Pink fundraisers make a splash for charity double

Dozens of fundraisers braved the icy waters of the North Sea as they made a splash for charity
A group of fearless adrenaline junkies dressed themselves in an array of outfits for the Pink Dip in Redcar on Saturday.

Then yesterday, fundraisers taking part in a sponsored boot camp at Marske cooled off after their efforts with a dip in the sea.

Both events were held to raise money for cancer charities.

The Pink Dip at Redcar was founded in 2005 by breast cancer survivor Sharyn Clarkson.
Since then, it has raised nearly £20,000.
Last year, about £3,000 was raised by the hardy dippers. And with the current running total since 2005 hovering around £19,000, the £20,000 barrier is expected to be smashed.

Article form the Gazette Live

GMB union: Tata job cuts have 'come straight out of the blue - Redcar Jobs

Steel being rolled in the Teesside Beam Mill Tata
Steel being rolled in the Teesside Beam Mill Tata
Union officials have said that 500 job cuts announced at Tata Steel earlier today have come "straight out of the blue".

As reported, about 40 jobs are at risk at its  Redcar  and  Skinningrove  plants because of weak demand in the construction industry.

About 340 jobs could be affected in Scunthorpe and 90 in Workington.
And David Hulse, national officer of the GMB union, said: "This terrible news has come straight out of the blue.
"It is a shock to the workforces in Scunthorpe, Workington and Teesside.
"GMB is bitterly disappointed as earlier this year we saw 1,000 people leave the company and everyone involved has worked hard to make all-round improvements.
"GMB will insist on no compulsory redundancies and to bring the number of job losses down."

Article form the Gazette Live

Sunday, 27 October 2013

Marske sunrise by the amazing voice of Georgina Anderson

Helen Anderson has shared this amazing video of Marske Beach at sunrise with the Redcar Blog. Please share this with as many people as you can in support of Georgina Anderson who has incurable cancer. Show your support for this amazing 15 year old with an amazing talent.

Thursday, 24 October 2013

Thousands of region's poorest households facing council tax legal action, Redcar included

GOVERNMENT welfare reforms have left more than 10,000 of the region's poorest households facing legal action for non-payment of council tax.

An investigation by The Northern Echo has revealed that one in three people in some areas of the North-East asked to pay council tax for the first time - or paying increased tax - have been issued with a court summons.

Local authorities last night blamed the Government for the problem while advice charities urged anyone slipping into debt to seek help immediately.

Responses to a freedom of information (FoI) request submitted by Labour and obtained by The Northern Echo highlight the scale of the debts caused by the Government's decision to cancel council tax benefit.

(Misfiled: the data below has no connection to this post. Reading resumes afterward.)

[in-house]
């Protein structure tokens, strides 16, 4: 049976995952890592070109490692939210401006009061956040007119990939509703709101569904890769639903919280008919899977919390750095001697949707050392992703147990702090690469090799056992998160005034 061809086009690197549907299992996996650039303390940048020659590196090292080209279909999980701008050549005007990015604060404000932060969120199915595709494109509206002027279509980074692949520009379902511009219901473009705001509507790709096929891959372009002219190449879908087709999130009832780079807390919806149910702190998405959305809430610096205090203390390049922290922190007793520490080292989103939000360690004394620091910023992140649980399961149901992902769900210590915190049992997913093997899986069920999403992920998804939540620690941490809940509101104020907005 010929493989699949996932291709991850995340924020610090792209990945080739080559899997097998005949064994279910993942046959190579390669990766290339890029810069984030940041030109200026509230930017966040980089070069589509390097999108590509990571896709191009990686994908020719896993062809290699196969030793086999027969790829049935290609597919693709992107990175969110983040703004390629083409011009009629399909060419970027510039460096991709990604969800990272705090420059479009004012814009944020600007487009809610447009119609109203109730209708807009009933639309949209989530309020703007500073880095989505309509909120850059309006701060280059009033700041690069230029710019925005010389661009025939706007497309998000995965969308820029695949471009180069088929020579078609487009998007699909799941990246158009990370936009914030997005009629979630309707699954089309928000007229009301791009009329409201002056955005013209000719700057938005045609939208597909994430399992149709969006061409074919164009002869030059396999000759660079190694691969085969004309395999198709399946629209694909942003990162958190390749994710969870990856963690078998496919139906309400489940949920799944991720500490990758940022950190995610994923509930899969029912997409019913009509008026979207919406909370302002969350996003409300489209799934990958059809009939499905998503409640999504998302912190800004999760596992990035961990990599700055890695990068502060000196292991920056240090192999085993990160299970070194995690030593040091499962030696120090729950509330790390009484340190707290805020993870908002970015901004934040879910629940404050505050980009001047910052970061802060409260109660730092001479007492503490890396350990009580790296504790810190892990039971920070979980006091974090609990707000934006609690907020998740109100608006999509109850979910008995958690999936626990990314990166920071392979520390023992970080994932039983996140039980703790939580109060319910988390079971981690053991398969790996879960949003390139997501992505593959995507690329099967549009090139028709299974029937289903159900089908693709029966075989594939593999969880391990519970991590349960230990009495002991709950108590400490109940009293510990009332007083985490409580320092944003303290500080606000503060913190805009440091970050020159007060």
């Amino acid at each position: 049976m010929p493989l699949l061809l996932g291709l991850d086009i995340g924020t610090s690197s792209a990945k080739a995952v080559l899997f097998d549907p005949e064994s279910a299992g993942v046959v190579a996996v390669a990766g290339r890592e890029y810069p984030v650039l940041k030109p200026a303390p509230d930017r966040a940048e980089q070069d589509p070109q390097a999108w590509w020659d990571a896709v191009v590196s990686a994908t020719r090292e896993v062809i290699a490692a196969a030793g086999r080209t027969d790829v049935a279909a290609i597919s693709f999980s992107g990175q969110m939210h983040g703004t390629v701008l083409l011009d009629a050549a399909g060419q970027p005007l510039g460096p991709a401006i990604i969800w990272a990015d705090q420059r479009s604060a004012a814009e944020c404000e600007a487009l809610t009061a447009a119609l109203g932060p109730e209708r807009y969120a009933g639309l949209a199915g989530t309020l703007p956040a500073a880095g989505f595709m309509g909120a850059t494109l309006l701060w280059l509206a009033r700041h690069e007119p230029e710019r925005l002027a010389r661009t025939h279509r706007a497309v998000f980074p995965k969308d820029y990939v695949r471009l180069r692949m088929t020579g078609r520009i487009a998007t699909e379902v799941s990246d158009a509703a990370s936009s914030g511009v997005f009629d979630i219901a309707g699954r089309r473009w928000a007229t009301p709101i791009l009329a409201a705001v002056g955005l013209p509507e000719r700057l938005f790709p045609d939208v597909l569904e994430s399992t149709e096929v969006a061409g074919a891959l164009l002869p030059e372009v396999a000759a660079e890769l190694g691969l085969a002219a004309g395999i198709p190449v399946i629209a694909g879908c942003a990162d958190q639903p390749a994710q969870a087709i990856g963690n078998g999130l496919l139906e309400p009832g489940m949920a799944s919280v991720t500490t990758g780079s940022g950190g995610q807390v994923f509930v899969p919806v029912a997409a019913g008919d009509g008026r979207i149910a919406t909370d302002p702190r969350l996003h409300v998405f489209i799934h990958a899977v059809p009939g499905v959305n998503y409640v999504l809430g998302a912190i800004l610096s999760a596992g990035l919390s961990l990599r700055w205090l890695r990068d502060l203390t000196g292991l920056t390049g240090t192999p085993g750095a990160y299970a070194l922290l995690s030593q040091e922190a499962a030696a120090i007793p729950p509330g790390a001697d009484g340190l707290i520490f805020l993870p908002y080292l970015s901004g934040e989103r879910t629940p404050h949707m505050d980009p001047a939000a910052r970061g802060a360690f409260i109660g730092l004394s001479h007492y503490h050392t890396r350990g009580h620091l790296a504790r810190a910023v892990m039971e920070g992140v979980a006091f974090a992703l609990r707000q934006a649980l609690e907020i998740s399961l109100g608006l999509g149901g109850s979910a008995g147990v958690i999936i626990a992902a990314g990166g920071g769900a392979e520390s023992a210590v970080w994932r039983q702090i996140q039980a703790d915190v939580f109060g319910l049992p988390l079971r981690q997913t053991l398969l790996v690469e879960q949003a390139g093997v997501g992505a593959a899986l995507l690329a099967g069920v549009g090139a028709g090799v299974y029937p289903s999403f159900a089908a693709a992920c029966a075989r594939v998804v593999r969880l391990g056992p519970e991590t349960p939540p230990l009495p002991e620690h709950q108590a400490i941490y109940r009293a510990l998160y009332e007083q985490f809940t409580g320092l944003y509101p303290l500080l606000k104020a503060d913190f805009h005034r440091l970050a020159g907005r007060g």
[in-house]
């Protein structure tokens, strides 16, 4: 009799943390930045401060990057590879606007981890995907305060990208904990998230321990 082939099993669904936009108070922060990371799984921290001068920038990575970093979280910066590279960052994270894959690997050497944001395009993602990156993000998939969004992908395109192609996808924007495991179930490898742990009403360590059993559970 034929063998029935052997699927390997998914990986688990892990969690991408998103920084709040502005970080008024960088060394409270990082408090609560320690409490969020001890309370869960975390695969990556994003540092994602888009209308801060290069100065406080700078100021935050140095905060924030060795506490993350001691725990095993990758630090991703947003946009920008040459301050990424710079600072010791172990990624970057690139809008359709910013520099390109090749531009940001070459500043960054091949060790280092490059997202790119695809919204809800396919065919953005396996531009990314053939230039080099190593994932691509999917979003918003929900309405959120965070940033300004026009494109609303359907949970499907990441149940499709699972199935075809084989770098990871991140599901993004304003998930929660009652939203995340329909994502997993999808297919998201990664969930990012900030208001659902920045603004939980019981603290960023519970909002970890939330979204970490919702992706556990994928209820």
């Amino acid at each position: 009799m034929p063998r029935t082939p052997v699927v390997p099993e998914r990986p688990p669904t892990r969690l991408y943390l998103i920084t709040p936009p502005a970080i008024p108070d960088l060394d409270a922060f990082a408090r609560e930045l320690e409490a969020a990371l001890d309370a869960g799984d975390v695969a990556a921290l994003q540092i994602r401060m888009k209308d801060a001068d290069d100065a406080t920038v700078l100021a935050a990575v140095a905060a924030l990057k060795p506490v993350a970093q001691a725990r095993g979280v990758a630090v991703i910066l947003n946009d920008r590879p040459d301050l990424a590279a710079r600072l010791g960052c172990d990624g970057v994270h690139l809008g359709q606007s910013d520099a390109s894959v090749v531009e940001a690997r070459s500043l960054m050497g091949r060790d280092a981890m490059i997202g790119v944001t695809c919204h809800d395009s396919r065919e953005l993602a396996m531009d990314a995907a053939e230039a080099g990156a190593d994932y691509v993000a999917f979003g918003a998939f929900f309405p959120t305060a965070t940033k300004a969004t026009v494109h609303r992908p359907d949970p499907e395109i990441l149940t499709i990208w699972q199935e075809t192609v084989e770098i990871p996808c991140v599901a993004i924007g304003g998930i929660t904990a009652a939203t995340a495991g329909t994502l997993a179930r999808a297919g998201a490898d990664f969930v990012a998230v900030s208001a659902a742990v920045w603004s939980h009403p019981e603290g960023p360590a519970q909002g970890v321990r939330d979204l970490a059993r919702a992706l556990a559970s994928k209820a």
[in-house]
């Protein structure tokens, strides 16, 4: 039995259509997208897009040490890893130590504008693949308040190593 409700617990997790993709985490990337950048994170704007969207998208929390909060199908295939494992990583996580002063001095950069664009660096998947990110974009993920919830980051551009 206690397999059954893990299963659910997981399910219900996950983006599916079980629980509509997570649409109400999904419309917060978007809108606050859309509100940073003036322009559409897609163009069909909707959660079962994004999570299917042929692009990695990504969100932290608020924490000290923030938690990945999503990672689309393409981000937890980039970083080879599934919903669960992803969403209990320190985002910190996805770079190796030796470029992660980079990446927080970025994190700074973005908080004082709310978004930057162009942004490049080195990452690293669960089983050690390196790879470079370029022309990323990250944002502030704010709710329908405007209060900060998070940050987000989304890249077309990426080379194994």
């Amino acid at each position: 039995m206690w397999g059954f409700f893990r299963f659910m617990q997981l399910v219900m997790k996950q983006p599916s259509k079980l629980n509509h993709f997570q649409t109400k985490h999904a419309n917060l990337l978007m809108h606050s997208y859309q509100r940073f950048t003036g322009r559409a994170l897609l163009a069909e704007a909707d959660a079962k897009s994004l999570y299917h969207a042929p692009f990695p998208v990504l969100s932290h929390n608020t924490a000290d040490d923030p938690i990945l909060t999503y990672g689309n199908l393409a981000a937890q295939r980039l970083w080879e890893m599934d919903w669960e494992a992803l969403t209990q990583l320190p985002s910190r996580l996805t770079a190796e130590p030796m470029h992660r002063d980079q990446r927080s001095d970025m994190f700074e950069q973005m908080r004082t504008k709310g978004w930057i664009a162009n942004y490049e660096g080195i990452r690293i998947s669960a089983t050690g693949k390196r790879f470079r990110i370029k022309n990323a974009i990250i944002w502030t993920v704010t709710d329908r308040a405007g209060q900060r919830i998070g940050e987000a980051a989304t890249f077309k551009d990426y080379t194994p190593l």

Councils were forced to implement their own council tax support system, with most in the region opting to offer some discounts to claimants, but still asking residents, including the unemployed and disabled, for a contribution.

Darlington Borough Council, along with Stockton and Middlesbrough, are asking residents who previously received a full discount to pay 20 per cent of their bill.

Other authorities, including Hambleton and Richmondshire, in North Yorkshire, as well as Hartlepool and Sunderland, are asking for 8.5 per cent of the full levy.

Darlington sent 6,558 people a council tax bill for the first time, or an increased bill, in April.
Of these, 2,281 have received court summonses for non-payment.

Sunderland has 19,500 new or increased council tax payers - and has issued 5,719 summonses, while Hartlepool has begun court action against 1,878 people out of around 6,000 former recipients of 100 per cent council tax benefit.

Elsewhere in the region, Redcar and Cleveland Council has issued 1,252 summonses to residents previously exempt or in receipt of a discount on their council tax bill.
Once councils have issued summonses they can go to court seeking a liability order, allowing bailiffs to recover the debt.

Councillor Bill Dixon, leader of Darlington Council, said the changes implemented by the Government had left many people "high and dry", but the authority had to pursue debtors.
"This isn't of our making, but we have to get on with it.
"We need people to talk to us. We will do everything we can to come up with an agreement - we don't want people running up debts, especially with payday loan companies, or not being able to sleep at night."

Coun Christopher Akers-Belcher, leader of Hartlepool Council, said his authority was also doing everything it could to help those struggling to pay the tax, including offering one of the most generous council tax support schemes in the region.

"It is a repayable debt, but we have a mechanism in place offering lots of different options, such as weekly payments and direct debits."